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What's the point, anyhow? I'd rather fail to be funny with my own jokes, thanks.


Posted by: Sifu Tweety | Link to this comment | 07-28-07 10:33 PM
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You're doing a bang-up job of that so far.


Posted by: ben w-lfs-n | Link to this comment | 07-28-07 10:34 PM
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The next person who says "Nobody expects the Spanish Inquisition" in my presence will die by my hand.

That doesn't work as a threat. The first element should be surprise.


Posted by: eb | Link to this comment | 07-28-07 10:35 PM
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Practice makes perfect.


Posted by: Sifu Tweety | Link to this comment | 07-28-07 10:35 PM
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Here's another.

Consider this (like 143) a nerd test.


Posted by: CharleyCarp | Link to this comment | 07-28-07 10:44 PM
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If'n it's good enough for Jane Austen, it's good enough for me.

Also, I'm a nerd and I don't fit the definition of 127.


Posted by: slolernr | Link to this comment | 07-28-07 10:51 PM
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Slol, I'm afraid you might have to accept that you, too, have a foot in the cool kids camp.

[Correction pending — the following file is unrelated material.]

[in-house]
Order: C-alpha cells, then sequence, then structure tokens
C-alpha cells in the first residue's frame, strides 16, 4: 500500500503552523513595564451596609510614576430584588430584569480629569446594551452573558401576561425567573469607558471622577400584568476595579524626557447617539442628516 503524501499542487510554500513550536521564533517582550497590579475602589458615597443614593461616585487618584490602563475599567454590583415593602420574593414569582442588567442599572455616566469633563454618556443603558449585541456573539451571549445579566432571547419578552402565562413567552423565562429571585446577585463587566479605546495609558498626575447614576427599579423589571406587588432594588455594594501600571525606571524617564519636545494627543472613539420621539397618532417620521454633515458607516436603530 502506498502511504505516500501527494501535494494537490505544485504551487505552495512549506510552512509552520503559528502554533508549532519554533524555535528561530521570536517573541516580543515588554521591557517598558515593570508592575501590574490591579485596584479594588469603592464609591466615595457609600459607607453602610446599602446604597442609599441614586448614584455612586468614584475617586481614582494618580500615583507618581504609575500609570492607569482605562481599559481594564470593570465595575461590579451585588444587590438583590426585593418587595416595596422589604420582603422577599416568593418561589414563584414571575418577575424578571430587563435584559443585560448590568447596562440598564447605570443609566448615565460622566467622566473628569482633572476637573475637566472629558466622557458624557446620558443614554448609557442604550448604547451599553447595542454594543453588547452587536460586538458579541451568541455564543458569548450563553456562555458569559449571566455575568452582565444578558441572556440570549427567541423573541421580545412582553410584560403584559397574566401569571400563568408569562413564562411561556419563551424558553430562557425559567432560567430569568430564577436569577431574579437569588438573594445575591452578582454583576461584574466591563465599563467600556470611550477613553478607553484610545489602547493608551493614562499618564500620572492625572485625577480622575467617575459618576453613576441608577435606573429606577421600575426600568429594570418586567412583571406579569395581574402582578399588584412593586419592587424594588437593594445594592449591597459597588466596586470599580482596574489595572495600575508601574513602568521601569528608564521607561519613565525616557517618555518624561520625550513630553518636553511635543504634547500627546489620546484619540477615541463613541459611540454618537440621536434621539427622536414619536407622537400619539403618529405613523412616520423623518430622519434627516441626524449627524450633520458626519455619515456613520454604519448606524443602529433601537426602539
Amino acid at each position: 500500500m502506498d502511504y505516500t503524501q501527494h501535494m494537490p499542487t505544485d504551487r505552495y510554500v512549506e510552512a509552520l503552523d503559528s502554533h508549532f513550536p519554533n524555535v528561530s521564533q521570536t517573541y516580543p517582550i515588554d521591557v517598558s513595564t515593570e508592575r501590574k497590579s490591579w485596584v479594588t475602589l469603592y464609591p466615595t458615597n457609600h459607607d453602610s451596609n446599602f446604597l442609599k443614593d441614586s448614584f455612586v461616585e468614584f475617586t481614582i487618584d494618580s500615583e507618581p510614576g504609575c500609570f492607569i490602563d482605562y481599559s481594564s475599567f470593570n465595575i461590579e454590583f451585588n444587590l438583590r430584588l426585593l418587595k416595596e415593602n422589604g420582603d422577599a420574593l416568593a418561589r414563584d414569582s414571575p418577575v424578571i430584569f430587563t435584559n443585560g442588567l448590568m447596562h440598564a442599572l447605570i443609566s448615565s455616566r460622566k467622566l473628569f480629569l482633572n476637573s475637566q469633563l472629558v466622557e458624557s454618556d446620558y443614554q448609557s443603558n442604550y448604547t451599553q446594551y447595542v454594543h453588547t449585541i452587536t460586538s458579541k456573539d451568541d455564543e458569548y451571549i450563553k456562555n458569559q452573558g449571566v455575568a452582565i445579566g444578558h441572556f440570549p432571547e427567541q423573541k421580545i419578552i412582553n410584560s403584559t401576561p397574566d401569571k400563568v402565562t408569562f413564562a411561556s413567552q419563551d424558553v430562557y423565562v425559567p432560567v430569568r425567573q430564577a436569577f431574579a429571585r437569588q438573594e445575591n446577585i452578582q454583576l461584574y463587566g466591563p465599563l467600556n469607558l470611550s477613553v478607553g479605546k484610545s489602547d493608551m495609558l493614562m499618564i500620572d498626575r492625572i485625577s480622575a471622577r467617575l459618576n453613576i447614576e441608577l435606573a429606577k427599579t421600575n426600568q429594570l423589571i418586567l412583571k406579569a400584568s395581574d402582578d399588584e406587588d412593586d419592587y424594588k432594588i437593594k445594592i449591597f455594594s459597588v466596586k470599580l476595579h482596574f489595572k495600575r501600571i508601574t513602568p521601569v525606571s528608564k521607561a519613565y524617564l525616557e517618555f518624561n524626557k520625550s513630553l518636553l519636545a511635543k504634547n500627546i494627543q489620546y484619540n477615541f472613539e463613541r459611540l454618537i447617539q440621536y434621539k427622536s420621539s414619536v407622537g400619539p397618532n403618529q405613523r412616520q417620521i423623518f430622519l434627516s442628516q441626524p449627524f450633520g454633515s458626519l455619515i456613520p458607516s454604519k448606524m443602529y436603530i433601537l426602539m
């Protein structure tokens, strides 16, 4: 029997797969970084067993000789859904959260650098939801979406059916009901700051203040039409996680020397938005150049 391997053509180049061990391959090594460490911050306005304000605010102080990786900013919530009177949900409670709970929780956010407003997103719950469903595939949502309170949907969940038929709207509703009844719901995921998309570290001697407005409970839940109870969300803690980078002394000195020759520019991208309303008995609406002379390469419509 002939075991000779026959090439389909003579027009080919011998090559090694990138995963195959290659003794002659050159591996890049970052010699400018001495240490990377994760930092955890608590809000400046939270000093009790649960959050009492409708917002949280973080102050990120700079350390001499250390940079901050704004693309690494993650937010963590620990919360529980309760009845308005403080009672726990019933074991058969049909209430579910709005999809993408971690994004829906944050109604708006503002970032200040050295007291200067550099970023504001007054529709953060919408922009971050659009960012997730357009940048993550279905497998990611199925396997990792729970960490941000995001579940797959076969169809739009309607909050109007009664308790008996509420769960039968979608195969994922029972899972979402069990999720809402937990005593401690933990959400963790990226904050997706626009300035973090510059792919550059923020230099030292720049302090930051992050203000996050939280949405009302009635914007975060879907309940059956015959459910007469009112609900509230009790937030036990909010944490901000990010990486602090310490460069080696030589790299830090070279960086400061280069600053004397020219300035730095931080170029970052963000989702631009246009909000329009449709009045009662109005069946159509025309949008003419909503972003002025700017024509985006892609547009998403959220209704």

Posted by: bitchphd | Link to this comment | 07-28-07 10:53 PM
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you, too, have a foot in the cool kids camp

Slander!


Posted by: slolernr | Link to this comment | 07-28-07 10:54 PM
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Let me tell you about the fun I've had with LaTeX.


Posted by: slolernr | Link to this comment | 07-28-07 10:54 PM
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Walt, the sheep is not a creature of the air.


Posted by: John Emerson | Link to this comment | 07-28-07 10:54 PM
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I'm sorry, you're too vain about clothes to be properly nerdy. At least, given that your vanity doesn't involve a cape.


Posted by: bitchphd | Link to this comment | 07-28-07 10:56 PM
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'At Cincinnati, during the performance of Hamlet, a sportive gentleman threw half the carcase of a sheep upon the stage: but this seems to have been a mere ebullition of amiable vivacity, not an expression of opinion.'

(from)


Posted by: eb | Link to this comment | 07-28-07 10:56 PM
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I'm sorry, you're too vain about clothes